Frontier: Irrational Fears Mount

| About: Frontier Communications (FTR)
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Frontier Communications now trades below $2 on a collision of negative events.

The stock now offers a massive 21% dividend.

The ability to pay the dividend doesn't appear impacted by any of these events, but the market always has the right to act irrationally.

Frontier Communications (NYSE:FTR) continues to plunge due to a collision of extraordinary events. The dividend yield has soared to 21% that typically signals a dividend cut is on the way.

The stock now trades under $2. My investment thesis recently suggested watching from the sidelines, but has the question now as whether the further collapse provides an opportunity.

Multiple events are colliding to cause extra panic in the market. First and foremost, Frontier Comm caught the market off guard with the decision to seek a reverse split at the May annual meeting. Typically, the market automatically dumps a stock on this news regardless of the situation. Second, the telecom was removed from the S&P 500 index on March 20. Third, analysts have started questioning the dividend as the yield soars. The combination of these three events causes panic whether legitimate or not.

The crazy part of the story is that Frontier just reported Q4 results and provided 2017 guidance. As my last article highlighted, the company has the free cash flow to support keeping the current dividend. The 2016 adjusted free cash flow was $921 million with dividends of only $475 million.

My research going back to the end of 2014 has long questioned why Frontier raised the dividend 5% instead of paying off debt and deleveraging. Regardless, the call by Goldman Sachs to downgrade the stock to a $1.50 price cut on suggestions that entire dividend could be cut appears irrational.

The call by analyst Brett Feldman only suggests a dividend cut as a move to build liquidity for future debt maturities, but doesn't suggest any material change in cash flows. In fact, the suggestion is that Frontier uses the future free cash flows to pay off debt, instead of a dividend. This shouldn't change the valuation of a company.

Frontier provided the following 2017 guidance at the end of February. Nothing has changed to these numbers, and Frontier expects free cash flow of at least $800 million with the possibility of reaching $1.0 billion.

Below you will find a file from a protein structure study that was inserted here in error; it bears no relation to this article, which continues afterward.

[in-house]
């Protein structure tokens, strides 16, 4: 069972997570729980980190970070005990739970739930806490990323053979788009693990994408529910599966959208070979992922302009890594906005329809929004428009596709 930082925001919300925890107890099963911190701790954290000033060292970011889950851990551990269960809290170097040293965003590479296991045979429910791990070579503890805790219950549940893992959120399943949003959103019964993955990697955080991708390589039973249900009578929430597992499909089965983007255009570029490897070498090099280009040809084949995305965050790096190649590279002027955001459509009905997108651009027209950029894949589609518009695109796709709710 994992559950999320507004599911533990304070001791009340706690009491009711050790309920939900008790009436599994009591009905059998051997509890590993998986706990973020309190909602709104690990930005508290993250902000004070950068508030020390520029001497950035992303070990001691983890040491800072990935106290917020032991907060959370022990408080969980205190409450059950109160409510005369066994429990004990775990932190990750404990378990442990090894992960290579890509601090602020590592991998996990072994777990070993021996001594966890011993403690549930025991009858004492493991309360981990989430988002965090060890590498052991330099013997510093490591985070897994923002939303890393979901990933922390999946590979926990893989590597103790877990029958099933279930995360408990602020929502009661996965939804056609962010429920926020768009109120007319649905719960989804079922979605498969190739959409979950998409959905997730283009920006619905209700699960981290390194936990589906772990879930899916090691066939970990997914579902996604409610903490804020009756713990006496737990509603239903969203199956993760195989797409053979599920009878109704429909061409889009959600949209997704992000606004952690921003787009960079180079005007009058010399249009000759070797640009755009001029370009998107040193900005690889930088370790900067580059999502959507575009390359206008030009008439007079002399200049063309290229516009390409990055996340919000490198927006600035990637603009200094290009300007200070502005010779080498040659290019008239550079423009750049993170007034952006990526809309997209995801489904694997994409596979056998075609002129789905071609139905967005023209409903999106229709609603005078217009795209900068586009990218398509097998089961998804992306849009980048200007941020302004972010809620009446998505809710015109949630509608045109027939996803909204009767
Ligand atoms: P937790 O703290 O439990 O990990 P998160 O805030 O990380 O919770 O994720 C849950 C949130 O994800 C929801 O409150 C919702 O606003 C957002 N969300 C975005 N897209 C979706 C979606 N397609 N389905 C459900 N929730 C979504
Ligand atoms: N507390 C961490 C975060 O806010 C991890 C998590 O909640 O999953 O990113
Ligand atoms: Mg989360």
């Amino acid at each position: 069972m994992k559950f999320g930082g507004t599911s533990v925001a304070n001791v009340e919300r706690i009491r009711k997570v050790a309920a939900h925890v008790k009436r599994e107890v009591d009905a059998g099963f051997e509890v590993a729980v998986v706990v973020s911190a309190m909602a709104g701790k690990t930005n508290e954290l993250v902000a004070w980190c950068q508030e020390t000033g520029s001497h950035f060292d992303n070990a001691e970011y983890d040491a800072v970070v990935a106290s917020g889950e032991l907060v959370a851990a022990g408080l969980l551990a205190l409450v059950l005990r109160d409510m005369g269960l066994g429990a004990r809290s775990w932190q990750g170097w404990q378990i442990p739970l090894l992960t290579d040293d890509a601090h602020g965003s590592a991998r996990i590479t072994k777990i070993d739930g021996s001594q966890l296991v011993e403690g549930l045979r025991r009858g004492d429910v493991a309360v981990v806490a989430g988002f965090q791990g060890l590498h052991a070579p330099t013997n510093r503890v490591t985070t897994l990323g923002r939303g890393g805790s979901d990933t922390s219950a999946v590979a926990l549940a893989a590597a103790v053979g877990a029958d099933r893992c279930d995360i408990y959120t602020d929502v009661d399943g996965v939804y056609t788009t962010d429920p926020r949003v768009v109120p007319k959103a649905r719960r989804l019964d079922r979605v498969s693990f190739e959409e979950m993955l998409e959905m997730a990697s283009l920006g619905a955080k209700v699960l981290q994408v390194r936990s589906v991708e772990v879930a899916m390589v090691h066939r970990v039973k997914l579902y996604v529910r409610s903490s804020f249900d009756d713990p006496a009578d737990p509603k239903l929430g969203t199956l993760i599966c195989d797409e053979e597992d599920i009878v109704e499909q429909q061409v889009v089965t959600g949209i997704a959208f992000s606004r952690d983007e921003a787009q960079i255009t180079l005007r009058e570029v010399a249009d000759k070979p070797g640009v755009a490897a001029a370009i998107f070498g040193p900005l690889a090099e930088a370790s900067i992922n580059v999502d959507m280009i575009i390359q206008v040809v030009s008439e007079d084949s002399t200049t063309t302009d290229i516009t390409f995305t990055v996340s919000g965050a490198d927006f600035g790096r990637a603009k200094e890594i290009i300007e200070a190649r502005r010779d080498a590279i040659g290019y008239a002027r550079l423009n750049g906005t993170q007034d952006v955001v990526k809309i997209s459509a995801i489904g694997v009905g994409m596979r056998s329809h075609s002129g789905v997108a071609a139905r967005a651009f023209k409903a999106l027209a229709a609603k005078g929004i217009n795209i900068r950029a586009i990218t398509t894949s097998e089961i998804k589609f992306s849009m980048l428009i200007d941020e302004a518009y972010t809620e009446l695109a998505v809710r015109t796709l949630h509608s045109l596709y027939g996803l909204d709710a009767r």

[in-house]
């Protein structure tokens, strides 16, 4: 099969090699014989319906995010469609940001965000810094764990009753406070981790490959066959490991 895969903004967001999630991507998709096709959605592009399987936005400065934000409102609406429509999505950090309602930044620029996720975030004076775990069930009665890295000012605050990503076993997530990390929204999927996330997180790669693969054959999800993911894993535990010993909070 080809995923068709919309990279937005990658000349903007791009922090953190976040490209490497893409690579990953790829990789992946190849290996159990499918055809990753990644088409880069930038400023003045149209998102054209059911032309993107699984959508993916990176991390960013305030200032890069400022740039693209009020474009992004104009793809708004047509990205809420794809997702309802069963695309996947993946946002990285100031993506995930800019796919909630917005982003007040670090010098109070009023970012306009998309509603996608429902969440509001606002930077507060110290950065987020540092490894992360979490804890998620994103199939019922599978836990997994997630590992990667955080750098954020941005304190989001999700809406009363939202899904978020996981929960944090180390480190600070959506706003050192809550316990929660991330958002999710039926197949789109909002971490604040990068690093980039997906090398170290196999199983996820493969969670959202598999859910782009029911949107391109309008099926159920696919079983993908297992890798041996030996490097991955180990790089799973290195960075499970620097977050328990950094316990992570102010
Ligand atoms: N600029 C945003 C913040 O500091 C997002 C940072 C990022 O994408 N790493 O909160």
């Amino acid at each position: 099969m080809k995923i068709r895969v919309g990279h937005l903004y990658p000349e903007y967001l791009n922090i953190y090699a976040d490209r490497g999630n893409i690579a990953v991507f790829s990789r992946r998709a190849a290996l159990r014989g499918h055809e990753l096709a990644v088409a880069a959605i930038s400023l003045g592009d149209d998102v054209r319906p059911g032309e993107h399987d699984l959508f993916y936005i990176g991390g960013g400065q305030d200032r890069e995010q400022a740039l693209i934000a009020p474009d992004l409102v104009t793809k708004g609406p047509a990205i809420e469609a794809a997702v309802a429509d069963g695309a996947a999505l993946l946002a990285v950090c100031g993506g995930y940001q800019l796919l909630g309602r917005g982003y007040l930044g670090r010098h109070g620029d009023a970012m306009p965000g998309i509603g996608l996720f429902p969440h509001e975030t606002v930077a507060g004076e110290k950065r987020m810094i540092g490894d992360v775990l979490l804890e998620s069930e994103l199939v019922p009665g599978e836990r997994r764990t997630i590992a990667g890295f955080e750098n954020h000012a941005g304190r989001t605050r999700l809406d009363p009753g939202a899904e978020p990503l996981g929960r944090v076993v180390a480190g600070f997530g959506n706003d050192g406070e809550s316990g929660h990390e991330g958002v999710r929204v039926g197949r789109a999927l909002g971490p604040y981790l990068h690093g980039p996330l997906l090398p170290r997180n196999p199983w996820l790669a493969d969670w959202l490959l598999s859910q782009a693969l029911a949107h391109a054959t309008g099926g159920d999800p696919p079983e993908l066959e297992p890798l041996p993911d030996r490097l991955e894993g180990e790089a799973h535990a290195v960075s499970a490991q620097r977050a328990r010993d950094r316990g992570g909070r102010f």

What has changed is the psychology of the market surrounding the reverse split scheduled for a vote at the annual meeting in May. As well, the drop from the S&P 500 causes forced selling by index funds.

The combination of these events sent the stock down and the dividend up, which causes irrational fears surrounding a dividend cut. The company has no material debt maturities until 2020 providing plenty of time to rollover those amounts.

Of the $17.4 billion in debt, the company only has about $1.8 billion due by the end of 2019. Frontier had $522 million in cash and will have cash flow above dividend payments to cover most of the outstanding debt in that time period.

The key investor takeaway is that the company could cut the dividend 50% and add nearly $250 million to annual cash flows. The move isn't needed, but the market tends to act irrational and might force the hand of Frontier.

Either way, I'm still sitting on the sidelines waiting for more details on the reverse split and to see whether the company is forced into a dividend cut. Until more details emerge on these issues, the Goldman Sachs target of $1.50 could easily be hit.

Disclosure: I/we have no positions in any stocks mentioned, and no plans to initiate any positions within the next 72 hours.

I wrote this article myself, and it expresses my own opinions. I am not receiving compensation for it (other than from Seeking Alpha). I have no business relationship with any company whose stock is mentioned in this article.

Additional disclosure: The information contained herein is for informational purposes only. Nothing in this article should be taken as a solicitation to purchase or sell securities. Before buying or selling any stock you should do your own research and reach your own conclusion or consult a financial advisor. Investing includes risks, including loss of principal.